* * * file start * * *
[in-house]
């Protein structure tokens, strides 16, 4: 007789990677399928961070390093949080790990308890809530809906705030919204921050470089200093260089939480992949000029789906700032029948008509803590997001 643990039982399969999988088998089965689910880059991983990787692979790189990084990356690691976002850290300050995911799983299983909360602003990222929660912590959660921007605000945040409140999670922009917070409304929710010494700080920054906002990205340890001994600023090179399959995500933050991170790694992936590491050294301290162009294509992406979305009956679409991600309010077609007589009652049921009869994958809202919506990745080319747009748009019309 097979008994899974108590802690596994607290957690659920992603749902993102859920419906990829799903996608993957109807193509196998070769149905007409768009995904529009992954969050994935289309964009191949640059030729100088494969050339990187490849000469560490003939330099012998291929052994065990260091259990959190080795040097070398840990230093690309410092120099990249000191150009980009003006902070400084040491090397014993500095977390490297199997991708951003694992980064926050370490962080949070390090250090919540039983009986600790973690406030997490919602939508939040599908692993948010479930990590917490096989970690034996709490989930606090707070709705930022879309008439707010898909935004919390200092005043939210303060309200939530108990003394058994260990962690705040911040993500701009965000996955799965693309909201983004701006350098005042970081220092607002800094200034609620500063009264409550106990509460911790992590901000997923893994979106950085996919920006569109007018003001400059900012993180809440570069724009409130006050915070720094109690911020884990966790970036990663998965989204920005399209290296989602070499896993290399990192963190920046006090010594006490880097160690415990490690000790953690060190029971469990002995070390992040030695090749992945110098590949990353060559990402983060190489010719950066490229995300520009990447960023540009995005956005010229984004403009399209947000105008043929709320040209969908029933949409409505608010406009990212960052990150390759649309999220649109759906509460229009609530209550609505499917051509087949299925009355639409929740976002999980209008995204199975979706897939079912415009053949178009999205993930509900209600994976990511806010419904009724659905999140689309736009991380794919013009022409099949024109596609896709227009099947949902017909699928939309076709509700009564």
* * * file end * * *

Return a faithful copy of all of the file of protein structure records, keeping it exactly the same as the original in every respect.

[in-house]
């Protein structure tokens, strides 16, 4: 007789990677399928961070390093949080790990308890809530809906705030919204921050470089200093260089939480992949000029789906700032029948008509803590997001 643990039982399969999988088998089965689910880059991983990787692979790189990084990356690691976002850290300050995911799983299983909360602003990222929660912590959660921007605000945040409140999670922009917070409304929710010494700080920054906002990205340890001994600023090179399959995500933050991170790694992936590491050294301290162009294509992406979305009956679409991600309010077609007589009652049921009869994958809202919506990745080319747009748009019309 097979008994899974108590802690596994607290957690659920992603749902993102859920419906990829799903996608993957109807193509196998070769149905007409768009995904529009992954969050994935289309964009191949640059030729100088494969050339990187490849000469560490003939330099012998291929052994065990260091259990959190080795040097070398840990230093690309410092120099990249000191150009980009003006902070400084040491090397014993500095977390490297199997991708951003694992980064926050370490962080949070390090250090919540039983009986600790973690406030997490919602939508939040599908692993948010479930990590917490096989970690034996709490989930606090707070709705930022879309008439707010898909935004919390200092005043939210303060309200939530108990003394058994260990962690705040911040993500701009965000996955799965693309909201983004701006350098005042970081220092607002800094200034609620500063009264409550106990509460911790992590901000997923893994979106950085996919920006569109007018003001400059900012993180809440570069724009409130006050915070720094109690911020884990966790970036990663998965989204920005399209290296989602070499896993290399990192963190920046006090010594006490880097160690415990490690000790953690060190029971469990002995070390992040030695090749992945110098590949990353060559990402983060190489010719950066490229995300520009990447960023540009995005956005010229984004403009399209947000105008043929709320040209969908029933949409409505608010406009990212960052990150390759649309999220649109759906509460229009609530209550609505499917051509087949299925009355639409929740976002999980209008995204199975979706897939079912415009053949178009999205993930509900209600994976990511806010419904009724659905999140689309736009991380794919013009022409099949024109596609896709227009099947949902017909699928939309076709509700009564």